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Drawbacks of Parylene Coating

Posted by Sean Horn

Thursday, March 5, 2015 2:09

@ 2:09 AM

Parylene has a well-deserved reputation as one of the leading choices for conformal coatings. For many applications, it is the best choice. However, there are some real parylene disadvantages, as well. For many applications, other conformal coatings such as acrylic, epoxy, silicone or urethane offer better performance, lower cost or both.

Coating Cost and Logistics

One of the most significant parylene disadvantages is its cost. The parylene dimer that forms the coating is available from a limited number of suppliers and carries a cost of anywhere from $200 to $10,000+ per pound. Given that a typical run requires a pound of parylene, it can make the material cost extremely high, especially if you are only looking to coat a limited number of components.

In addition, parylene can only be deposited one way — as a vapor in a vacuum. This requires highly specialized equipment that has limited capacity, making it hard to handle very large quantities of items. At the same time, since the coating process requires extensive preparation before it can start, the labor cost of coating makes parylene doubly unsuitable for small runs.

Other coatings can be applied in small or large batches using a range of different methods. In addition, many of them are based on materials that are orders of magnitude less expensive. This makes it easier and less expensive to coat both very small and very large jobs.

Total Coverage… No Matter What

Parylene covers everything, everywhere. Since it is a vapor, it coats anything that air touches. While this can be a highly desirable feature, it also means that items that aren’t intended to be fully coated need to go through a masking process that adds time and expense. Acrylic coatings, on the other hand, can be sprayed or brushed on by humans or robots. This makes it easier to only apply the coating where it needs to go.

Thin and Clear

Being thin and being clear can both be parylene disadvantages. A thicker conformal coating, like the one that silicone can provide, can add an additional layer of cushioning and shock protection to the coated item. While parylene protects the items that it coats, especially given its cost, it is more likely to be applied in a thin coating.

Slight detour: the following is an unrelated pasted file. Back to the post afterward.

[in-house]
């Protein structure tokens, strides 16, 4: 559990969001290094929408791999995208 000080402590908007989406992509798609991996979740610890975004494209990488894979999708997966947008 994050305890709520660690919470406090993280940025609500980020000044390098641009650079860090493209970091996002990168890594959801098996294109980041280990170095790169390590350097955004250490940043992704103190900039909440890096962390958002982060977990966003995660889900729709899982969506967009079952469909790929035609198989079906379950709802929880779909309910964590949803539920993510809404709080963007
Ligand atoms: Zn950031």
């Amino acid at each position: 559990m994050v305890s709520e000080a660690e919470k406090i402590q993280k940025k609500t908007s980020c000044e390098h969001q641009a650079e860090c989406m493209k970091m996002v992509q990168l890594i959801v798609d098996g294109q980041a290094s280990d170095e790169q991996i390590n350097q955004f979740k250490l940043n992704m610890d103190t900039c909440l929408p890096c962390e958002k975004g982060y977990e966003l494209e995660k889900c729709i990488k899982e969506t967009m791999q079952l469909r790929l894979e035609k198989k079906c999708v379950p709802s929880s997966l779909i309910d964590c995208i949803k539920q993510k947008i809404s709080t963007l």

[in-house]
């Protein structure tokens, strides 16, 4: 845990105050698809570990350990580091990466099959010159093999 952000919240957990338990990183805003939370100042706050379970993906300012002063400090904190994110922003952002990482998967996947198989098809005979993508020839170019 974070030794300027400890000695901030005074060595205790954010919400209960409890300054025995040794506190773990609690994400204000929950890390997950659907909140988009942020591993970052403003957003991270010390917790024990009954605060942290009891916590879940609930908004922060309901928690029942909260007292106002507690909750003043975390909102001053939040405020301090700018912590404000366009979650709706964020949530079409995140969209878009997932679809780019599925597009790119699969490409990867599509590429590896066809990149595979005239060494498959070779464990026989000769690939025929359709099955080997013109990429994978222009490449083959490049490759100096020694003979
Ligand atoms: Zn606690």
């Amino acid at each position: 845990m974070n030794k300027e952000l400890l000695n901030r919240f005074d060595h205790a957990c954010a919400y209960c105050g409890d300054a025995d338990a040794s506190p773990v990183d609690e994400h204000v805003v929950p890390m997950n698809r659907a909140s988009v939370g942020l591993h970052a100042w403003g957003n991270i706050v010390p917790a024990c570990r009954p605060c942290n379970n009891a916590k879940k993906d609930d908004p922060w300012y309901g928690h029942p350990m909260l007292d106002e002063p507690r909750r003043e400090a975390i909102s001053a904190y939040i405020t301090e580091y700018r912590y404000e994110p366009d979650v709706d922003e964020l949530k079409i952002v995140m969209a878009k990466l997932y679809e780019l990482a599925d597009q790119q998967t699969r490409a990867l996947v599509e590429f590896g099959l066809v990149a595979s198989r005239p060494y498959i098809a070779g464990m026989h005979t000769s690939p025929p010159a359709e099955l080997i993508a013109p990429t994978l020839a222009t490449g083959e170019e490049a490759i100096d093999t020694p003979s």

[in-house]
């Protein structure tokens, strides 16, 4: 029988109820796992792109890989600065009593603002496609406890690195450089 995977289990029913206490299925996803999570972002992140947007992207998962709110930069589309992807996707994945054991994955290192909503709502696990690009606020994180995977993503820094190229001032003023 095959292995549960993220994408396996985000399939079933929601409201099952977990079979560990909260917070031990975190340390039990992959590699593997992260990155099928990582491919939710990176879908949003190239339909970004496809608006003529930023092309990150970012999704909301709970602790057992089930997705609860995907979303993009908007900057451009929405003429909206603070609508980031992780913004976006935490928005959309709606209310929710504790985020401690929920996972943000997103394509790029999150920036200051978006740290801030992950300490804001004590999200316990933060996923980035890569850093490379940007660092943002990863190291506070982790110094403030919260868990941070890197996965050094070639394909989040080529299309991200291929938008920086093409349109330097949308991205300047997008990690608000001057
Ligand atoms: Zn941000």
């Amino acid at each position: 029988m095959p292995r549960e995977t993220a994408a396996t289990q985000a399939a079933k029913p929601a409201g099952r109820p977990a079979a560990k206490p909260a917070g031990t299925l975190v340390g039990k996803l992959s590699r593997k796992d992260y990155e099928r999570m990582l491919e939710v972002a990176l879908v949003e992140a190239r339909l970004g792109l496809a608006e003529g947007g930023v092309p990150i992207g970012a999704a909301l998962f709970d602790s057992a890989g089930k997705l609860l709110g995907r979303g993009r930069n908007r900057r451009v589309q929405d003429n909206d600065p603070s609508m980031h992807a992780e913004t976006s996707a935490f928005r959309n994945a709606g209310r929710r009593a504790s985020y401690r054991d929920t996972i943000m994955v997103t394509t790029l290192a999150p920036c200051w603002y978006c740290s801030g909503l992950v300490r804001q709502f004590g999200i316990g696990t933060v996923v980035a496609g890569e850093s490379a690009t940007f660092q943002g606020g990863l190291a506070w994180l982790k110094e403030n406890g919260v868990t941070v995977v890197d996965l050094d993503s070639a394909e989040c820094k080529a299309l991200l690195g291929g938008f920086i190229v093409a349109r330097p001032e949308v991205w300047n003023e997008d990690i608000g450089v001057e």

Parylene’s optical clarity makes it suitable for coating lenses and optical elements. However, this also means that anything coated with it is visible to anyone that looks at it, including someone that is interested in reverse engineering the item. Pigmented epoxy and polyurethane coatings can be used to completely cover the item, hiding its components. They also have roughly similar toughness to parylene, making it hard for someone to remove them.

Total Protection

Among other parylene disadvantages that can also be advantages, parylene is hard to remove. It is hard, solvent-resistant and relatively heat-resistant. This means that the only practical way to remove it is with time-consuming and inconvenient micro-abrasion. Reactive coatings like acrylic can be removed by something as simple as a cotton swap dipped in solvent. Other stripping solutions work on silicone-coated items and some even work to remove polyurethane coatings.

UV Resistance

Many of the less expensive parylene dimers have relatively weak resistance to ultraviolet light.  This means that if they are used on a component that is mounted outdoors, they could yellow. While some parylene dimers have UV resistance, they are typically the most expensive formulations, costing upwards of $10,000 per pound. For comparison, both silicone and acrylic coatings can be applied in a UV-resistant formats that allow them to be used outdoors for extended periods of time without any degradation or yellowing. This property also makes them more effective at protecting the items that they coat from UV radiation.

While there are many parylene disadvantages, it also has significant advantages. Automatically disqualifying parylene for consideration would be like disqualifying any other coating for parylene. Ultimately, different coatings are suited to different products. Considering all of the options for all of your projects can help your company find the right coating for every project, whether it ends up being parylene, acrylic, epoxy or polyurethane.

Download our guide on Parylene 101


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